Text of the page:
Tim: Did —
Todd: –found we were able to get people into that auto replenishment feature but not as a bump offer we weren’t.
Tim: Did it hurt, did it actually hurt the signups for the original –I mean I know that the original was just really a way to get people to you know, get on to the auto replenishment feature but —
Todd: No, we didn’t see a bump in and I don’t even want to call it a bump. We didn’t see and increase on the order form, on the abandonment rate.
Todd: I’ll tell you that what we did which and again everything – let me say this for everybody right. This is and I may go, I might say something that is – I don’t want to say anything that’s blasphemous on this podcast but every single thing that the – the beauty of hearing about other people’s test results is not that you should jump for joy thinking great now I have the answer for my funnel like –
Todd: — if this worked for Bob, if this worked for Todd, now great, I know how to bump my – no, it should – it’s simply to give you ideas for what to test in —
Todd: –your funnel right, in your niche, in your marketplace. The other thing is that what you’ve got to realize is that different stages of your funnel need to be tested separately. Meaning that if you have a let’s say a video sales letter that is selling your main product, and let’s say you test the video sales letter with the delayed add to cart button versus a non-delayed add to cart button and you find that the delay outperforms the non-delay right. So and now you’re running with the delayed add to cart button.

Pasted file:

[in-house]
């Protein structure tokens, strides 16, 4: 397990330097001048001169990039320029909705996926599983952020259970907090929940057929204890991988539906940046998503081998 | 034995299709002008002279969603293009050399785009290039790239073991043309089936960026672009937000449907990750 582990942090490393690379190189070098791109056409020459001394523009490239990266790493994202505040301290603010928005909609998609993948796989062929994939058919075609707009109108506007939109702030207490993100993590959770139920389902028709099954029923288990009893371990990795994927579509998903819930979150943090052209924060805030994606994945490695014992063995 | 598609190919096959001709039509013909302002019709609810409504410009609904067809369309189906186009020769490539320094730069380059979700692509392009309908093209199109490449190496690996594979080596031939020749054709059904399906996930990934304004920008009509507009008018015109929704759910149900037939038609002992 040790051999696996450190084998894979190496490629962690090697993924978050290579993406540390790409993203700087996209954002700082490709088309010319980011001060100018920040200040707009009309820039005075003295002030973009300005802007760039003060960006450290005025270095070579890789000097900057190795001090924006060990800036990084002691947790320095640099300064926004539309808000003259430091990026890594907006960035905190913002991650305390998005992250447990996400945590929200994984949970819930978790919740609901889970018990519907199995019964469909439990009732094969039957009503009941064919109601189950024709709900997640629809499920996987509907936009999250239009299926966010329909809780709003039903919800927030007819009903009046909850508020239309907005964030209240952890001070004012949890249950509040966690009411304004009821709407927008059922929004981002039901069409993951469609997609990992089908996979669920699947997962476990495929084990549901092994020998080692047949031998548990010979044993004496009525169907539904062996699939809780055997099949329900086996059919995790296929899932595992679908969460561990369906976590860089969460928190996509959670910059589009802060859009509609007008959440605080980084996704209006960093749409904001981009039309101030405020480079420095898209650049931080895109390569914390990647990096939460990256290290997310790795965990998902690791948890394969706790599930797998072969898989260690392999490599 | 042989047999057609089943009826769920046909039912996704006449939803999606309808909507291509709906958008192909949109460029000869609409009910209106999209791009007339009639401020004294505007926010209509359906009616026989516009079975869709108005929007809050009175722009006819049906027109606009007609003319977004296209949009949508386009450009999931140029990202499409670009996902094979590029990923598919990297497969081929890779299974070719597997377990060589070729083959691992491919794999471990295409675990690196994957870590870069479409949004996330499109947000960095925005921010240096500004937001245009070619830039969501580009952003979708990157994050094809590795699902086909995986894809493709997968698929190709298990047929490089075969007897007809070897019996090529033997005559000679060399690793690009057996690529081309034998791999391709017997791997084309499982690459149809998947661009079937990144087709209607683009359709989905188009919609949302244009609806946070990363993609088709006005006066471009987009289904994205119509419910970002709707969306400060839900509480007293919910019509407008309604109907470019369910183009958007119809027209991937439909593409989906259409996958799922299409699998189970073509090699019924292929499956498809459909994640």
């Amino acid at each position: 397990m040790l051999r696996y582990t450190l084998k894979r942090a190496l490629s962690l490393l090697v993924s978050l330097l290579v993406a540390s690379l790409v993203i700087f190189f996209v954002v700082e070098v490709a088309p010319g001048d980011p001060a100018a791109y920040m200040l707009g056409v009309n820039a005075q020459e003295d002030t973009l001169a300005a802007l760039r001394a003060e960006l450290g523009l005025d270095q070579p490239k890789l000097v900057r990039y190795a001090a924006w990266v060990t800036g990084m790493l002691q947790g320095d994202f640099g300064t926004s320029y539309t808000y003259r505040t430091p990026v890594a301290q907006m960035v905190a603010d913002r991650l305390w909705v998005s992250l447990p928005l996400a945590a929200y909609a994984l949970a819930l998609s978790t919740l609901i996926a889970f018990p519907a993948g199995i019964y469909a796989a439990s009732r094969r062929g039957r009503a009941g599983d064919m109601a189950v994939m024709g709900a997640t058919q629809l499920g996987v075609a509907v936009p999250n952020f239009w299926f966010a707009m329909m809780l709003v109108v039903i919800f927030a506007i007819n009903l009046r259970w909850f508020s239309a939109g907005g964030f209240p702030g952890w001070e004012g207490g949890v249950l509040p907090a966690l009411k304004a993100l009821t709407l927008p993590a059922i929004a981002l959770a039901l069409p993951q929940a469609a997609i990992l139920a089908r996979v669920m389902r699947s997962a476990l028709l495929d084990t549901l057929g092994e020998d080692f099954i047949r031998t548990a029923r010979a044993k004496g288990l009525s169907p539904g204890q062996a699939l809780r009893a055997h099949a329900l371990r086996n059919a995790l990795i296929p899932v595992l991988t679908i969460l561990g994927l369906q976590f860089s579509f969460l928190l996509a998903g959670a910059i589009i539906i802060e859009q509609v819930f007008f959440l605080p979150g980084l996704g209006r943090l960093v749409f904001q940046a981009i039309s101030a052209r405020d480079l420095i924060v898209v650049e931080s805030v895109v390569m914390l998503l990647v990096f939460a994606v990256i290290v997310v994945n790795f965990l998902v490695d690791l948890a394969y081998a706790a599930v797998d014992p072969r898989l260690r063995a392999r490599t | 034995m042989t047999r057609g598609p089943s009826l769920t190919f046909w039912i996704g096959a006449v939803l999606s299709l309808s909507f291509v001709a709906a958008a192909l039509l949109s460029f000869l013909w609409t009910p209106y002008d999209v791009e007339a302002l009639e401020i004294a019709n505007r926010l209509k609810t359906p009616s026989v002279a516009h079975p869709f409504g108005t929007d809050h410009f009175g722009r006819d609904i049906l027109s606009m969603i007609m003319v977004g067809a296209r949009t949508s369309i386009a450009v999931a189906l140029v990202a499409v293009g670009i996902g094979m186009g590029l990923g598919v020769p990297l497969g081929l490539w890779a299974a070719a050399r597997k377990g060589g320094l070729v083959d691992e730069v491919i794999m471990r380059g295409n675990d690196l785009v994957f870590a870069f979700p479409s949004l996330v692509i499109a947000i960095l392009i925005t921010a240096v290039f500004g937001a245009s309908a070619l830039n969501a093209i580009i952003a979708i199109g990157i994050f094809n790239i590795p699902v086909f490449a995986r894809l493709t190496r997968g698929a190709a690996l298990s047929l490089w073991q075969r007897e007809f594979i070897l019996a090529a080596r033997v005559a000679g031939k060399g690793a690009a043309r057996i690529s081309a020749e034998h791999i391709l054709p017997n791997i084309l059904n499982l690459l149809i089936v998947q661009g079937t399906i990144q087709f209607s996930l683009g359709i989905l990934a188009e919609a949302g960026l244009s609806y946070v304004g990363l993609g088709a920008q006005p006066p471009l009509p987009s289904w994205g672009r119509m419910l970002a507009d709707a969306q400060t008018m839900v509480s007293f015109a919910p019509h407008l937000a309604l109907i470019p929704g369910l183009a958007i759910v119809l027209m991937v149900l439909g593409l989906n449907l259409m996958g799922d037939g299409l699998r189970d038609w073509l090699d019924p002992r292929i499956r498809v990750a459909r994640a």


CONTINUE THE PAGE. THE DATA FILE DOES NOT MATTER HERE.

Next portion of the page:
That doesn’t mean that everywhere else in your funnel that you’re using a video sales letter like add-on offer number one or upsell offer number one —
Todd: That you should also then use a delayed add to cart button.
Todd: That stage needs to be tested separately. So with that what I was going to say was what did significantly decrease response was when we added or we tested a video on there that explained the bump offer. That really hurt us and my opinion on that and this is all speculation right. You know, we could speculate on why certain things do well —
Todd: –and certain things don’t do well. At the end of the day, we’re –you know, it’s like I think it was I forget who it was from agora who has right we’re not in the why business. We’re in the what business.
Todd: What was the result, why does it matter really at the end of the day but because look when they’re on the order form, the last thing you want them to do is start to engage in more thinking, more learning right. Like the analogy that I give is like look –you go into a car dealership and you decide that you’re going to buy the car and the guy says great I’m going to get you the paperwork to fill out you know, the salesman doesn’t say oh and by the way I have another video to show you about what makes us great.
Tim: That’s right.
Todd: Or you know what I mean? So yeah for that reason man. Really quick, the –where we’ve seen this thing just constantly or consistently do really well is when it’s for a free trial in some type of continuity like a membership or a subscription where the subscription price, the monthly subscription price is like 50% to 55% of what the initial offer is and it’s totally congruent. Meaning like if somebody is buying you know, let’s say like a 101 or let’s call it 50 split test results that’s the initial product that they’re purchasing and it’s call it whatever $49 let’s just say. The trial subscription is to like the you know, – split testing membership where very month we’ll share with you the split tests that we’re doing and you get a trial membership to that and you know it’s only whatever, $19 a month. Those rock, almost always.
Todd: Test it but those almost always rock.
Tim: Yeah I love that. It really goes back to again why that initial campaign probably worked out so well because again it had all of those elements put together and it also worked with their market. So that’s something to keep in mind. So I think this is definitely something people should test. Todd. Thank you so much for being here. This has been awesome and a lot of fun to talk with you about this stuff.
Todd: Yeah. Thank you so much for having me man. It was awesome.